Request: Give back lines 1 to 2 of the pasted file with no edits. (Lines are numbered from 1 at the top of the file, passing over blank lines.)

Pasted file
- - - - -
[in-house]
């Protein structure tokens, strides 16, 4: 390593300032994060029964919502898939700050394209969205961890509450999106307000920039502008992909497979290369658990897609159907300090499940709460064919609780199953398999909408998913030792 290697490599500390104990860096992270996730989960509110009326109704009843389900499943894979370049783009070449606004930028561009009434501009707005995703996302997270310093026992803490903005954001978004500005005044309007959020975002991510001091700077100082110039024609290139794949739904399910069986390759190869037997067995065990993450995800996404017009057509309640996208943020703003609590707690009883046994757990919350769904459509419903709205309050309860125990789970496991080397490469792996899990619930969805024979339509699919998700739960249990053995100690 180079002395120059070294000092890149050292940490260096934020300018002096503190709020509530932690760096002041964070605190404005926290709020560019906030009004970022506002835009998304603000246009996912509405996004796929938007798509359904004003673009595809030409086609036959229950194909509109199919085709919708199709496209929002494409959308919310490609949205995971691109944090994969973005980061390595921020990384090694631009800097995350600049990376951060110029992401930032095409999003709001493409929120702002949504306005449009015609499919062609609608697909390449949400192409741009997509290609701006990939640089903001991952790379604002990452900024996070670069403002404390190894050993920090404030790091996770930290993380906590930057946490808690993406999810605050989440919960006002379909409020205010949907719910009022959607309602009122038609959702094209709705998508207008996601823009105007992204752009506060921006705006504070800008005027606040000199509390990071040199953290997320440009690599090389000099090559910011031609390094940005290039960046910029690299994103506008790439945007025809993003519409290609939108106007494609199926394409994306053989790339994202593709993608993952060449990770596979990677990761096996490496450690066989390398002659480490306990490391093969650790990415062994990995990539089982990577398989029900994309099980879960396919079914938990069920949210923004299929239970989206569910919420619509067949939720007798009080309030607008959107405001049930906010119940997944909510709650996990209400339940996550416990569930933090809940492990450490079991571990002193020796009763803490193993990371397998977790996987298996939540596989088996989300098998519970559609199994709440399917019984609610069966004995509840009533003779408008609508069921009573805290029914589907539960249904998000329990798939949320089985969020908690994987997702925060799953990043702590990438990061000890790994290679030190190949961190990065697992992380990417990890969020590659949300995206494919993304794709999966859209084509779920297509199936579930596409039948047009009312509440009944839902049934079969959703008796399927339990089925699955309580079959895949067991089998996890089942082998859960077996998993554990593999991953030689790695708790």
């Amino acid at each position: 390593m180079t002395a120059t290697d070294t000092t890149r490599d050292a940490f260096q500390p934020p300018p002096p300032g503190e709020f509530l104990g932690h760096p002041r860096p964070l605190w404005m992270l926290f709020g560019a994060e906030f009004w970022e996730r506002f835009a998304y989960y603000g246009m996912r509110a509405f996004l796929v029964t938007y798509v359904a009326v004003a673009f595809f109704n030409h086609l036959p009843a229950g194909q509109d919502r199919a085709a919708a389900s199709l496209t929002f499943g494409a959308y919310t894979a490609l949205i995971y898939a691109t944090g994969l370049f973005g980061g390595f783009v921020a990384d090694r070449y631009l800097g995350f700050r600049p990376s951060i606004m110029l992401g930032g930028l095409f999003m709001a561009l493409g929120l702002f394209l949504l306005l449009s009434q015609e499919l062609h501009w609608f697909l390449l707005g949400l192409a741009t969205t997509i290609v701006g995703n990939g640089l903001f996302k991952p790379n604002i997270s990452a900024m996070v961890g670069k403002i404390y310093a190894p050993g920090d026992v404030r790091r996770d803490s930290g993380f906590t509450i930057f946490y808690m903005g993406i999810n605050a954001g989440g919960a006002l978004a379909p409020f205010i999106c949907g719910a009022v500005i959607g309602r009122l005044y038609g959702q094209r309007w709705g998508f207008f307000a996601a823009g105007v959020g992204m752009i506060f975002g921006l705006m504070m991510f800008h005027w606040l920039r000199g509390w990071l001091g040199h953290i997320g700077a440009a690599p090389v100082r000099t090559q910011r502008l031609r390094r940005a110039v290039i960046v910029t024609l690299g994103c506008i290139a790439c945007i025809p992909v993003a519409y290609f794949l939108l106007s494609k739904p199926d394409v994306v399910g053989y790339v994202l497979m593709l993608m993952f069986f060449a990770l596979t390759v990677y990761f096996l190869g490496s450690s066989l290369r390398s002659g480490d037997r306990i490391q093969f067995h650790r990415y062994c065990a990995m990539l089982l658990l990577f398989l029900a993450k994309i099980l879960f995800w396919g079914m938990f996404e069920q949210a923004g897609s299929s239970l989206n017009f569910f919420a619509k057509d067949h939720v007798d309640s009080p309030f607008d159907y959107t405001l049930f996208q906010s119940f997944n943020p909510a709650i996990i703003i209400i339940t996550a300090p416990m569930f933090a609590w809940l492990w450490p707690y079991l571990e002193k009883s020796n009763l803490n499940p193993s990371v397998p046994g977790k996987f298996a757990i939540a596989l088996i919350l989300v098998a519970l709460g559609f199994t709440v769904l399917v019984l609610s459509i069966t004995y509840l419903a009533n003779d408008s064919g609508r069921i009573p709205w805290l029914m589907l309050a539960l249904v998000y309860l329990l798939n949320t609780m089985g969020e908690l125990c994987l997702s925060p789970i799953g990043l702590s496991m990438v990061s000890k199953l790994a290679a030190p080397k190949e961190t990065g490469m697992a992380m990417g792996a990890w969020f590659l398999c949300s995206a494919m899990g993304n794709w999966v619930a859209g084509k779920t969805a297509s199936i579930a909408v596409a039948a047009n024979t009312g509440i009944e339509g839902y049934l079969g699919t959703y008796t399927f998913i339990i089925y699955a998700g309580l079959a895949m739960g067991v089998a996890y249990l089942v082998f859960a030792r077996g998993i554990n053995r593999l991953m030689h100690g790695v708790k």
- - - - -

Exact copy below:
[in-house]
């Protein structure tokens, strides 16, 4: 390593300032994060029964919502898939700050394209969205961890509450999106307000920039502008992909497979290369658990897609159907300090499940709460064919609780199953398999909408998913030792 290697490599500390104990860096992270996730989960509110009326109704009843389900499943894979370049783009070449606004930028561009009434501009707005995703996302997270310093026992803490903005954001978004500005005044309007959020975002991510001091700077100082110039024609290139794949739904399910069986390759190869037997067995065990993450995800996404017009057509309640996208943020703003609590707690009883046994757990919350769904459509419903709205309050309860125990789970496991080397490469792996899990619930969805024979339509699919998700739960249990053995100690 180079002395120059070294000092890149050292940490260096934020300018002096503190709020509530932690760096002041964070605190404005926290709020560019906030009004970022506002835009998304603000246009996912509405996004796929938007798509359904004003673009595809030409086609036959229950194909509109199919085709919708199709496209929002494409959308919310490609949205995971691109944090994969973005980061390595921020990384090694631009800097995350600049990376951060110029992401930032095409999003709001493409929120702002949504306005449009015609499919062609609608697909390449949400192409741009997509290609701006990939640089903001991952790379604002990452900024996070670069403002404390190894050993920090404030790091996770930290993380906590930057946490808690993406999810605050989440919960006002379909409020205010949907719910009022959607309602009122038609959702094209709705998508207008996601823009105007992204752009506060921006705006504070800008005027606040000199509390990071040199953290997320440009690599090389000099090559910011031609390094940005290039960046910029690299994103506008790439945007025809993003519409290609939108106007494609199926394409994306053989790339994202593709993608993952060449990770596979990677990761096996490496450690066989390398002659480490306990490391093969650790990415062994990995990539089982990577398989029900994309099980879960396919079914938990069920949210923004299929239970989206569910919420619509067949939720007798009080309030607008959107405001049930906010119940997944909510709650996990209400339940996550416990569930933090809940492990450490079991571990002193020796009763803490193993990371397998977790996987298996939540596989088996989300098998519970559609199994709440399917019984609610069966004995509840009533003779408008609508069921009573805290029914589907539960249904998000329990798939949320089985969020908690994987997702925060799953990043702590990438990061000890790994290679030190190949961190990065697992992380990417990890969020590659949300995206494919993304794709999966859209084509779920297509199936579930596409039948047009009312509440009944839902049934079969959703008796399927339990089925699955309580079959895949067991089998996890089942082998859960077996998993554990593999991953030689790695708790």